The key to planning a great French trip is a great French travel book. It not only can help you establish an itinerary, but you can also decide on lodging, dining, and attractions for while you are there. Here are the most indispensable travel guides for your next journey to France.
Rick Steves tells it like it is, and his guide has loads of practical and useful information, not just about the basics like lodging, but also about a country's culture and what to expect. What is great is he will tell you about underrated destinations you might never visit, and the overrated ones that are a waste of time.
Michelin's Green Guide is the absolute bible of French travel. It is especially useful if you aren't quite sure where to stop along the route (it has ratings of locations such as "worth a journey" or "interesting.") The Michelin guides are probably more reliable than any others when it comes to a frank review. A must-have!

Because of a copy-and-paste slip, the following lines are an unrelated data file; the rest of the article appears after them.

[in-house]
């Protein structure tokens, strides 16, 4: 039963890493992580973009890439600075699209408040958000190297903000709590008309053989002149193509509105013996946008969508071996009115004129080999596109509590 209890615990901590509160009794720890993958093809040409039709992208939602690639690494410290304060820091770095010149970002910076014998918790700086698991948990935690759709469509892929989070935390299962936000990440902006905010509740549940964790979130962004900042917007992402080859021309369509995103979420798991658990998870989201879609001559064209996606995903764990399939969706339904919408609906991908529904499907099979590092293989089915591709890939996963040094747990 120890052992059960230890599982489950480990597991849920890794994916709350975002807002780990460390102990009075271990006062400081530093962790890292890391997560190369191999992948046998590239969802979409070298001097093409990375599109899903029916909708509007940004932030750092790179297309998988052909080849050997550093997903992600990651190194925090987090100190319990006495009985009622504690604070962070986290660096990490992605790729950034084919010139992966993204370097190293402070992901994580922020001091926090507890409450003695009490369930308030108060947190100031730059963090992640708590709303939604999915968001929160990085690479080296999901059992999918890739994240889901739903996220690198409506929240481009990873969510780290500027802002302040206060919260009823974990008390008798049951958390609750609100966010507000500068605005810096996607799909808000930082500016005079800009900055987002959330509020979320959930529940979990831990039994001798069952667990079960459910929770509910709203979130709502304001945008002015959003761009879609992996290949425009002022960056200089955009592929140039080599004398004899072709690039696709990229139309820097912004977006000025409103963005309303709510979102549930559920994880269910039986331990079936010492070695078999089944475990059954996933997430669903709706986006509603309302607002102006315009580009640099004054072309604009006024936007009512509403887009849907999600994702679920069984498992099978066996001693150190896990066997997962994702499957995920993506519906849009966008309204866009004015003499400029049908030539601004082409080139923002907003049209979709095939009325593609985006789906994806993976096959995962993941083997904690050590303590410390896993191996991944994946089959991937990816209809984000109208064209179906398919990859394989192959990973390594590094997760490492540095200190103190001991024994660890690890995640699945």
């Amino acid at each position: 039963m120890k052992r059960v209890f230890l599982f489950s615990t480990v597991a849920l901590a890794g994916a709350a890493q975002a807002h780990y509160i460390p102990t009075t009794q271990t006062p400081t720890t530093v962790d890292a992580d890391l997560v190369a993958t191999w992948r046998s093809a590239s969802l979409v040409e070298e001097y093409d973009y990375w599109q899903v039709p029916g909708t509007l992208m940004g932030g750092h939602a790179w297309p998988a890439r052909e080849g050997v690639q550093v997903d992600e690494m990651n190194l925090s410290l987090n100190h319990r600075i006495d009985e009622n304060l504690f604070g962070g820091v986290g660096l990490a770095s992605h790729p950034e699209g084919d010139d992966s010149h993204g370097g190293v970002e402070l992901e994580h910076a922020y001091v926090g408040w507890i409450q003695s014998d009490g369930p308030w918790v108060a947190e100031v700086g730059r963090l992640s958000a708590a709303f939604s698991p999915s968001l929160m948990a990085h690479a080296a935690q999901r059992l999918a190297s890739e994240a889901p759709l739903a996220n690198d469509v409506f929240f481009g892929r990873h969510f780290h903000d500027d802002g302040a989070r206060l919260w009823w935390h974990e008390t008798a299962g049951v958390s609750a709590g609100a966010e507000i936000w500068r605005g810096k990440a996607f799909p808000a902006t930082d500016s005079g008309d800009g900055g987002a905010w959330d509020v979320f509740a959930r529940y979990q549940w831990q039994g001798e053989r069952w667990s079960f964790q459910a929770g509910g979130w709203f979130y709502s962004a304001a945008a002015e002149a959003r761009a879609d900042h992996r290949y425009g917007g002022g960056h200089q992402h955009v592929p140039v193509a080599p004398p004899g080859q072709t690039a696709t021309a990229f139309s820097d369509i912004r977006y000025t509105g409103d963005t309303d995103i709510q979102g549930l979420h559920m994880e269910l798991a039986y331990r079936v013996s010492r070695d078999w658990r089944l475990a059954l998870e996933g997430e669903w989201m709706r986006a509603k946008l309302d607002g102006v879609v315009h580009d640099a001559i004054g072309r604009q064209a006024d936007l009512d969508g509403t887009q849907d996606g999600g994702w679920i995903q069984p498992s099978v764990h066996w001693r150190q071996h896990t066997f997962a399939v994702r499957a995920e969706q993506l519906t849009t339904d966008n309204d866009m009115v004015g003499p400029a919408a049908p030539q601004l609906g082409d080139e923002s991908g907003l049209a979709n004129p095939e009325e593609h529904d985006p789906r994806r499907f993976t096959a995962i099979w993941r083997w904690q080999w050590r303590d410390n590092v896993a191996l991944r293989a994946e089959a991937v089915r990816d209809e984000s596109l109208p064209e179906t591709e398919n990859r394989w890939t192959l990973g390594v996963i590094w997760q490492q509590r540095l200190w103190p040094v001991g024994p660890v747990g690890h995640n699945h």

France Eyewitness Travel Guide is one of the best overall books about this country around. The best part of this book is all of the pictures, which fill much of each page. The book also has a "visual glossary" of territorial cuisine, as well as floor plans for various attractions.
This France guidebook is light on the images but heavy on the details and content. This is an ideal choice if you want historical information about French destinations, as well as exhaustive listings of lodging, dining, and attractions in France.
This is a classic, updated every year. It has all of the basics and it is a must to tuck into your suitcase. The newer versions also have great extras, like more pictures (desperately needed for years), maps, and magazine-style features with trip ideas in France.
The Frommer's France travel guidebook does a great job saying what's great and what can be skipped. It also provides extensive information about what to see and do in France, as well as great pricing information.